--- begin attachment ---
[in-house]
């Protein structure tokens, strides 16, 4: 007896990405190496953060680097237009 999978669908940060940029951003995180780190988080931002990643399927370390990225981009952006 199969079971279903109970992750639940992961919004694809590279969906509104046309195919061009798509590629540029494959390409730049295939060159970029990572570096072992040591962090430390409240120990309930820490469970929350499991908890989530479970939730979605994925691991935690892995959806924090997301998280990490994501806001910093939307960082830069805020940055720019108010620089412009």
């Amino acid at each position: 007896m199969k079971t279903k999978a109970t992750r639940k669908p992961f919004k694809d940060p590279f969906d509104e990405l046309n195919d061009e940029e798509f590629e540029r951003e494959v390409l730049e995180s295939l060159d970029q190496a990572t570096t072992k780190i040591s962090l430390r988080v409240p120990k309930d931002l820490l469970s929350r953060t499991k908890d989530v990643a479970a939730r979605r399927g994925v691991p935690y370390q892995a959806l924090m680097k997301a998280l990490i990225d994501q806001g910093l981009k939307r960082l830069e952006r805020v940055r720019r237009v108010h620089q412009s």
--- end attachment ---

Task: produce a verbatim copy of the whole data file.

[in-house]
């Protein structure tokens, strides 16, 4: 007896990405190496953060680097237009 999978669908940060940029951003995180780190988080931002990643399927370390990225981009952006 199969079971279903109970992750639940992961919004694809590279969906509104046309195919061009798509590629540029494959390409730049295939060159970029990572570096072992040591962090430390409240120990309930820490469970929350499991908890989530479970939730979605994925691991935690892995959806924090997301998280990490994501806001910093939307960082830069805020940055720019108010620089412009």
């Amino acid at each position: 007896m199969k079971t279903k999978a109970t992750r639940k669908p992961f919004k694809d940060p590279f969906d509104e990405l046309n195919d061009e940029e798509f590629e540029r951003e494959v390409l730049e995180s295939l060159d970029q190496a990572t570096t072992k780190i040591s962090l430390r988080v409240p120990k309930d931002l820490l469970s929350r953060t499991k908890d989530v990643a479970a939730r979605r399927g994925v691991p935690y370390q892995a959806l924090m680097k997301a998280l990490i990225d994501q806001g910093l981009k939307r960082l830069e952006r805020v940055r720019r237009v108010h620089q412009s």